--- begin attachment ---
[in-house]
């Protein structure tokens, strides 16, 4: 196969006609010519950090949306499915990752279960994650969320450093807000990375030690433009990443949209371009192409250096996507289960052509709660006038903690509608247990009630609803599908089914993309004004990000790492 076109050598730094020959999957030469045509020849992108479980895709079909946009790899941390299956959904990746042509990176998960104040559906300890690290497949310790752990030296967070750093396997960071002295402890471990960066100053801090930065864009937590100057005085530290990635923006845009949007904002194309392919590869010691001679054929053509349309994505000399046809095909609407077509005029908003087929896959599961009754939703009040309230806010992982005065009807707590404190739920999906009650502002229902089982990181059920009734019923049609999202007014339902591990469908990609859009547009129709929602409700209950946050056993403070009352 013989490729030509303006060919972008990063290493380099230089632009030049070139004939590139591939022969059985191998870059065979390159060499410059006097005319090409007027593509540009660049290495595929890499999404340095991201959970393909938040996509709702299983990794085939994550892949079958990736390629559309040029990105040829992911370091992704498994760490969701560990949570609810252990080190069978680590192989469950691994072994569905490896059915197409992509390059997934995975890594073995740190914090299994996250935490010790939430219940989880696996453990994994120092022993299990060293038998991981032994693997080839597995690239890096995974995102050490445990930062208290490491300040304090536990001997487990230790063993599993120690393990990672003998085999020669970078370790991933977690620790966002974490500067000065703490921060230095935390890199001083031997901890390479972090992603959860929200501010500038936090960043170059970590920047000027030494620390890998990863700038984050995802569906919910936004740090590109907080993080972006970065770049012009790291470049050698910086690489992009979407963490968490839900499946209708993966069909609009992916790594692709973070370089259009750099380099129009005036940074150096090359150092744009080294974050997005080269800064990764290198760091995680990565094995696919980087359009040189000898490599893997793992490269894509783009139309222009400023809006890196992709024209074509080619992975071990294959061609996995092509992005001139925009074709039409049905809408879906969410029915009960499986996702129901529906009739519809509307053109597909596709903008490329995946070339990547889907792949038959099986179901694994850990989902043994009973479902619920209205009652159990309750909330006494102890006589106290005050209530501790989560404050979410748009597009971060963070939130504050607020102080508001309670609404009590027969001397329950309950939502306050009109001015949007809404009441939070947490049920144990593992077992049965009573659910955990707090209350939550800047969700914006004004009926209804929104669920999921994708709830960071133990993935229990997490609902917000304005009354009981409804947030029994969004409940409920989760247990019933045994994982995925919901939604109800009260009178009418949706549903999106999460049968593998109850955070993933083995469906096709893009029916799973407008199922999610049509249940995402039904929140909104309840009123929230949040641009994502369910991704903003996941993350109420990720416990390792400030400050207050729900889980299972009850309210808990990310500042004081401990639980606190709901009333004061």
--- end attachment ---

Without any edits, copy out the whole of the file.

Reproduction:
[in-house]
């Protein structure tokens, strides 16, 4: 196969006609010519950090949306499915990752279960994650969320450093807000990375030690433009990443949209371009192409250096996507289960052509709660006038903690509608247990009630609803599908089914993309004004990000790492 076109050598730094020959999957030469045509020849992108479980895709079909946009790899941390299956959904990746042509990176998960104040559906300890690290497949310790752990030296967070750093396997960071002295402890471990960066100053801090930065864009937590100057005085530290990635923006845009949007904002194309392919590869010691001679054929053509349309994505000399046809095909609407077509005029908003087929896959599961009754939703009040309230806010992982005065009807707590404190739920999906009650502002229902089982990181059920009734019923049609999202007014339902591990469908990609859009547009129709929602409700209950946050056993403070009352 013989490729030509303006060919972008990063290493380099230089632009030049070139004939590139591939022969059985191998870059065979390159060499410059006097005319090409007027593509540009660049290495595929890499999404340095991201959970393909938040996509709702299983990794085939994550892949079958990736390629559309040029990105040829992911370091992704498994760490969701560990949570609810252990080190069978680590192989469950691994072994569905490896059915197409992509390059997934995975890594073995740190914090299994996250935490010790939430219940989880696996453990994994120092022993299990060293038998991981032994693997080839597995690239890096995974995102050490445990930062208290490491300040304090536990001997487990230790063993599993120690393990990672003998085999020669970078370790991933977690620790966002974490500067000065703490921060230095935390890199001083031997901890390479972090992603959860929200501010500038936090960043170059970590920047000027030494620390890998990863700038984050995802569906919910936004740090590109907080993080972006970065770049012009790291470049050698910086690489992009979407963490968490839900499946209708993966069909609009992916790594692709973070370089259009750099380099129009005036940074150096090359150092744009080294974050997005080269800064990764290198760091995680990565094995696919980087359009040189000898490599893997793992490269894509783009139309222009400023809006890196992709024209074509080619992975071990294959061609996995092509992005001139925009074709039409049905809408879906969410029915009960499986996702129901529906009739519809509307053109597909596709903008490329995946070339990547889907792949038959099986179901694994850990989902043994009973479902619920209205009652159990309750909330006494102890006589106290005050209530501790989560404050979410748009597009971060963070939130504050607020102080508001309670609404009590027969001397329950309950939502306050009109001015949007809404009441939070947490049920144990593992077992049965009573659910955990707090209350939550800047969700914006004004009926209804929104669920999921994708709830960071133990993935229990997490609902917000304005009354009981409804947030029994969004409940409920989760247990019933045994994982995925919901939604109800009260009178009418949706549903999106999460049968593998109850955070993933083995469906096709893009029916799973407008199922999610049509249940995402039904929140909104309840009123929230949040641009994502369910991704903003996941993350109420990720416990390792400030400050207050729900889980299972009850309210808990990310500042004081401990639980606190709901009333004061």